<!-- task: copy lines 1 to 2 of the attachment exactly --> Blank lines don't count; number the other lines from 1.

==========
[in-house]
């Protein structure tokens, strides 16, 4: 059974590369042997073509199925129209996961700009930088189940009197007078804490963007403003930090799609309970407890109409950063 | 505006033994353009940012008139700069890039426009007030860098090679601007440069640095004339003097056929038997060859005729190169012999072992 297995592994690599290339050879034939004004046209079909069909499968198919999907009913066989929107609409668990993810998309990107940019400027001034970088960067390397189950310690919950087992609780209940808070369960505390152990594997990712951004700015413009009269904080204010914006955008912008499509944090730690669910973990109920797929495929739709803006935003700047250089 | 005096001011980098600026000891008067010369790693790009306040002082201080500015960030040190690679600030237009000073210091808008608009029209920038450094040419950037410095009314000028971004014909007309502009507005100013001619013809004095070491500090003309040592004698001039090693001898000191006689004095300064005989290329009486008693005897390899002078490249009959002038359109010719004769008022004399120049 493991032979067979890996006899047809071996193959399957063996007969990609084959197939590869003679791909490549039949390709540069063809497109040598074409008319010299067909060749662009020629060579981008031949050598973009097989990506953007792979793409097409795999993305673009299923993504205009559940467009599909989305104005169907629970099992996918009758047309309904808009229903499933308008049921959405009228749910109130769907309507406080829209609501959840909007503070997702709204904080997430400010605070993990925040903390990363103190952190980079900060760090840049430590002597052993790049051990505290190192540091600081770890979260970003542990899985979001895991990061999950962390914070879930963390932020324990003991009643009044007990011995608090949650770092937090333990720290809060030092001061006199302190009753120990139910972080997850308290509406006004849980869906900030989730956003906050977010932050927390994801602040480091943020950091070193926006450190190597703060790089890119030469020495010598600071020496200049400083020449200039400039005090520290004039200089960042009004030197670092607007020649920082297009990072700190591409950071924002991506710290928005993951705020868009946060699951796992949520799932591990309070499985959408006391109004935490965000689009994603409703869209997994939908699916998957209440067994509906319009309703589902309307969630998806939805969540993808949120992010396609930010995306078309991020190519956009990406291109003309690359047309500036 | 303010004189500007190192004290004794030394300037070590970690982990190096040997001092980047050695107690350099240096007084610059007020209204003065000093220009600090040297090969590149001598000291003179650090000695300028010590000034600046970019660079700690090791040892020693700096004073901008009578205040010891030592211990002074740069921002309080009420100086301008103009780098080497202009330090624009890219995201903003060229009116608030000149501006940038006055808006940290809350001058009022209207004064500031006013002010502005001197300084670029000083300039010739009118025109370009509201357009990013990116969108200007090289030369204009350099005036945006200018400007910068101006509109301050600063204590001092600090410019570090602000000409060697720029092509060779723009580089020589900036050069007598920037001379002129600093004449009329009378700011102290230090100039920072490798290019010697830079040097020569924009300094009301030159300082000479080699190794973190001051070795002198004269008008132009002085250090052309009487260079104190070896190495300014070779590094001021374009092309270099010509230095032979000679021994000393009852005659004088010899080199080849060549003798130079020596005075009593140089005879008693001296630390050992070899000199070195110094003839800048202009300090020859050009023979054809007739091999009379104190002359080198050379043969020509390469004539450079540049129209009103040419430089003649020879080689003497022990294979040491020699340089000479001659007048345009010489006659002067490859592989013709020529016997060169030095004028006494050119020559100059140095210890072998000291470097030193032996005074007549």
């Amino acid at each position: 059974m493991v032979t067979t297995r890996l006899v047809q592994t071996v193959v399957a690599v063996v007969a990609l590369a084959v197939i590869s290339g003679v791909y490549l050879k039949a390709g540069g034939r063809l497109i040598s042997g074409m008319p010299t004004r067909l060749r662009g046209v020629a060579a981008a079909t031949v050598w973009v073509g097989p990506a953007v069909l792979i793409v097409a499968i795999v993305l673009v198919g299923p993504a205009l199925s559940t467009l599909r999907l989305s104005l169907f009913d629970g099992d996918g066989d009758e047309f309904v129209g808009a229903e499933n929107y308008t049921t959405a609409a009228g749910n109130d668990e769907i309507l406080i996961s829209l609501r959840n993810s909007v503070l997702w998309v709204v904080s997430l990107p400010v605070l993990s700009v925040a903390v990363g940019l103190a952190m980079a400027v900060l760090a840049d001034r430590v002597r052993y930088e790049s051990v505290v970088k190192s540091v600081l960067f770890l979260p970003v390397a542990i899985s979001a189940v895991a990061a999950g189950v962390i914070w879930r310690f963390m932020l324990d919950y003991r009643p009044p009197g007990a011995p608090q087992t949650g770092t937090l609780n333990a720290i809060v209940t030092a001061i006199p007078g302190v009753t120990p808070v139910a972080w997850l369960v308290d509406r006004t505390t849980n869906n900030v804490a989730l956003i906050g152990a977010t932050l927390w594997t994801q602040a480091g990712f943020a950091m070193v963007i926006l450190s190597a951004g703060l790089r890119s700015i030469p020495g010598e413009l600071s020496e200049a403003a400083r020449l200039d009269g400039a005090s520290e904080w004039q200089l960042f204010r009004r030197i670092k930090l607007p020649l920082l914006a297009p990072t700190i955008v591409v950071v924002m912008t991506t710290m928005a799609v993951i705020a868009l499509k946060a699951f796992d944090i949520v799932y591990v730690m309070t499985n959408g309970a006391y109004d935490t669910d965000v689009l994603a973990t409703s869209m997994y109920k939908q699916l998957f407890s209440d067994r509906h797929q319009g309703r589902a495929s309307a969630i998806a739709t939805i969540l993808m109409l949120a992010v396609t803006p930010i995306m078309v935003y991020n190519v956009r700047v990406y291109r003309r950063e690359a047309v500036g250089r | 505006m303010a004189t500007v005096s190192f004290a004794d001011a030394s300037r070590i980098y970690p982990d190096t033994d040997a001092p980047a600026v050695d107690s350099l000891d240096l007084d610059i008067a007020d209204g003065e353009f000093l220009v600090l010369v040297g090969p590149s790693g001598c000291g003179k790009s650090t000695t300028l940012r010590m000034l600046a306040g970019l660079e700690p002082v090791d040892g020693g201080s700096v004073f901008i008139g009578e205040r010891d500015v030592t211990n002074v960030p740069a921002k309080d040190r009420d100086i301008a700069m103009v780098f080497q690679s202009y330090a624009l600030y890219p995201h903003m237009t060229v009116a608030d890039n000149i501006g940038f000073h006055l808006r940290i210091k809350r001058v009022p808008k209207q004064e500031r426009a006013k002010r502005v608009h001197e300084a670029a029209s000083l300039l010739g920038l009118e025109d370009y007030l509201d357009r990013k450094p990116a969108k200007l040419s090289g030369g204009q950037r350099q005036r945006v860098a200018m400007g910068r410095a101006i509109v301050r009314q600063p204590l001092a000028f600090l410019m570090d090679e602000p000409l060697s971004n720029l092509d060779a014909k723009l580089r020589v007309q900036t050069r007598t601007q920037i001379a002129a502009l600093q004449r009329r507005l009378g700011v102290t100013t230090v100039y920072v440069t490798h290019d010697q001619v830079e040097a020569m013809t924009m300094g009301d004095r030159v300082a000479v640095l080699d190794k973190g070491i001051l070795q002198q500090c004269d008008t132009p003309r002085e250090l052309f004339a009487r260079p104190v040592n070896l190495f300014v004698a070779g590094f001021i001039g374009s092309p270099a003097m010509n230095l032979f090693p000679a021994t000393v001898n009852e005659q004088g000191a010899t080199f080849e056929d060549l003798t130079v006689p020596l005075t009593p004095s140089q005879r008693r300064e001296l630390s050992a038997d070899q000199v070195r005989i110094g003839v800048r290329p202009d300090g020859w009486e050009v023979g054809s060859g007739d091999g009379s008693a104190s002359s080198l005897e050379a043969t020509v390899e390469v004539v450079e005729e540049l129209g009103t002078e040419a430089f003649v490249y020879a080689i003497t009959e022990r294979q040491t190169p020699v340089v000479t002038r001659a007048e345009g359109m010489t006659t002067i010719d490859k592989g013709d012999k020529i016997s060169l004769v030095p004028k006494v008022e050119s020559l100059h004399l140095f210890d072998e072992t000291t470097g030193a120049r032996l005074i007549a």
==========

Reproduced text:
[in-house]
């Protein structure tokens, strides 16, 4: 059974590369042997073509199925129209996961700009930088189940009197007078804490963007403003930090799609309970407890109409950063 | 505006033994353009940012008139700069890039426009007030860098090679601007440069640095004339003097056929038997060859005729190169012999072992 297995592994690599290339050879034939004004046209079909069909499968198919999907009913066989929107609409668990993810998309990107940019400027001034970088960067390397189950310690919950087992609780209940808070369960505390152990594997990712951004700015413009009269904080204010914006955008912008499509944090730690669910973990109920797929495929739709803006935003700047250089 | 005096001011980098600026000891008067010369790693790009306040002082201080500015960030040190690679600030237009000073210091808008608009029209920038450094040419950037410095009314000028971004014909007309502009507005100013001619013809004095070491500090003309040592004698001039090693001898000191006689004095300064005989290329009486008693005897390899002078490249009959002038359109010719004769008022004399120049 493991032979067979890996006899047809071996193959399957063996007969990609084959197939590869003679791909490549039949390709540069063809497109040598074409008319010299067909060749662009020629060579981008031949050598973009097989990506953007792979793409097409795999993305673009299923993504205009559940467009599909989305104005169907629970099992996918009758047309309904808009229903499933308008049921959405009228749910109130769907309507406080829209609501959840909007503070997702709204904080997430400010605070993990925040903390990363103190952190980079900060760090840049430590002597052993790049051990505290190192540091600081770890979260970003542990899985979001895991990061999950962390914070879930963390932020324990003991009643009044007990011995608090949650770092937090333990720290809060030092001061006199302190009753120990139910972080997850308290509406006004849980869906900030989730956003906050977010932050927390994801602040480091943020950091070193926006450190190597703060790089890119030469020495010598600071020496200049400083020449200039400039005090520290004039200089960042009004030197670092607007020649920082297009990072700190591409950071924002991506710290928005993951705020868009946060699951796992949520799932591990309070499985959408006391109004935490965000689009994603409703869209997994939908699916998957209440067994509906319009309703589902309307969630998806939805969540993808949120992010396609930010995306078309991020190519956009990406291109003309690359047309500036 | 303010004189500007190192004290004794030394300037070590970690982990190096040997001092980047050695107690350099240096007084610059007020209204003065000093220009600090040297090969590149001598000291003179650090000695300028010590000034600046970019660079700690090791040892020693700096004073901008009578205040010891030592211990002074740069921002309080009420100086301008103009780098080497202009330090624009890219995201903003060229009116608030000149501006940038006055808006940290809350001058009022209207004064500031006013002010502005001197300084670029000083300039010739009118025109370009509201357009990013990116969108200007090289030369204009350099005036945006200018400007910068101006509109301050600063204590001092600090410019570090602000000409060697720029092509060779723009580089020589900036050069007598920037001379002129600093004449009329009378700011102290230090100039920072490798290019010697830079040097020569924009300094009301030159300082000479080699190794973190001051070795002198004269008008132009002085250090052309009487260079104190070896190495300014070779590094001021374009092309270099010509230095032979000679021994000393009852005659004088010899080199080849060549003798130079020596005075009593140089005879008693001296630390050992070899000199070195110094003839800048202009300090020859050009023979054809007739091999009379104190002359080198050379043969020509390469004539450079540049129209009103040419430089003649020879080689003497022990294979040491020699340089000479001659007048345009010489006659002067490859592989013709020529016997060169030095004028006494050119020559100059140095210890072998000291470097030193032996005074007549």